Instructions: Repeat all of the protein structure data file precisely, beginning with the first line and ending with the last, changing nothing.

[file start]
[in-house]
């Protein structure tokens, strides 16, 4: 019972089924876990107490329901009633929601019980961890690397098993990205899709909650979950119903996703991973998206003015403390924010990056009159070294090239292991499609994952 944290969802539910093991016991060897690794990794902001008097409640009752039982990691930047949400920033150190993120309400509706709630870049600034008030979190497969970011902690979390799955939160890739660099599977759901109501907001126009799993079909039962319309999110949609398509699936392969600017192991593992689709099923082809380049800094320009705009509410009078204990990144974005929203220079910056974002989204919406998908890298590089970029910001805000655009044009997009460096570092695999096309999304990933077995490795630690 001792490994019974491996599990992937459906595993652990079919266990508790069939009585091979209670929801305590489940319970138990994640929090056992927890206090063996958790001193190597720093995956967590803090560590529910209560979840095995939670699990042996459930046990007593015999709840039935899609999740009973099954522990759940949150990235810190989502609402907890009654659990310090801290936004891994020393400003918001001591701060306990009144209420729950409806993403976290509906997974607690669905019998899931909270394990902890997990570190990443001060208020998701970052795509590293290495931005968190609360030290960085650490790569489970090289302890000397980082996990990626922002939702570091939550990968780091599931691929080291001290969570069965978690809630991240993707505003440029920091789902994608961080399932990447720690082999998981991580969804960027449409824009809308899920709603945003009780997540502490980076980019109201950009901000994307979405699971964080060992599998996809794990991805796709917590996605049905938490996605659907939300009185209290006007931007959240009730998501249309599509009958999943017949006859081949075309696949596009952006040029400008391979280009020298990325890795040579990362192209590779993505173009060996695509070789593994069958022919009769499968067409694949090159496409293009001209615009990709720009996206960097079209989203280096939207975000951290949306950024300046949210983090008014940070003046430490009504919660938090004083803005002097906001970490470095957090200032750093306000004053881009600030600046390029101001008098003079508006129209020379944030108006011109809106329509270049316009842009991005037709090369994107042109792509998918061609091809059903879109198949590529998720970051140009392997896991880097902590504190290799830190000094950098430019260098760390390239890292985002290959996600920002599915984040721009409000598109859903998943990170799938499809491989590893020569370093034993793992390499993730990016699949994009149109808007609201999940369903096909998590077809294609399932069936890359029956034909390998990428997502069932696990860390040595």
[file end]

[in-house]
């Protein structure tokens, strides 16, 4: 019972089924876990107490329901009633929601019980961890690397098993990205899709909650979950119903996703991973998206003015403390924010990056009159070294090239292991499609994952 944290969802539910093991016991060897690794990794902001008097409640009752039982990691930047949400920033150190993120309400509706709630870049600034008030979190497969970011902690979390799955939160890739660099599977759901109501907001126009799993079909039962319309999110949609398509699936392969600017192991593992689709099923082809380049800094320009705009509410009078204990990144974005929203220079910056974002989204919406998908890298590089970029910001805000655009044009997009460096570092695999096309999304990933077995490795630690 001792490994019974491996599990992937459906595993652990079919266990508790069939009585091979209670929801305590489940319970138990994640929090056992927890206090063996958790001193190597720093995956967590803090560590529910209560979840095995939670699990042996459930046990007593015999709840039935899609999740009973099954522990759940949150990235810190989502609402907890009654659990310090801290936004891994020393400003918001001591701060306990009144209420729950409806993403976290509906997974607690669905019998899931909270394990902890997990570190990443001060208020998701970052795509590293290495931005968190609360030290960085650490790569489970090289302890000397980082996990990626922002939702570091939550990968780091599931691929080291001290969570069965978690809630991240993707505003440029920091789902994608961080399932990447720690082999998981991580969804960027449409824009809308899920709603945003009780997540502490980076980019109201950009901000994307979405699971964080060992599998996809794990991805796709917590996605049905938490996605659907939300009185209290006007931007959240009730998501249309599509009958999943017949006859081949075309696949596009952006040029400008391979280009020298990325890795040579990362192209590779993505173009060996695509070789593994069958022919009769499968067409694949090159496409293009001209615009990709720009996206960097079209989203280096939207975000951290949306950024300046949210983090008014940070003046430490009504919660938090004083803005002097906001970490470095957090200032750093306000004053881009600030600046390029101001008098003079508006129209020379944030108006011109809106329509270049316009842009991005037709090369994107042109792509998918061609091809059903879109198949590529998720970051140009392997896991880097902590504190290799830190000094950098430019260098760390390239890292985002290959996600920002599915984040721009409000598109859903998943990170799938499809491989590893020569370093034993793992390499993730990016699949994009149109808007609201999940369903096909998590077809294609399932069936890359029956034909390998990428997502069932696990860390040595």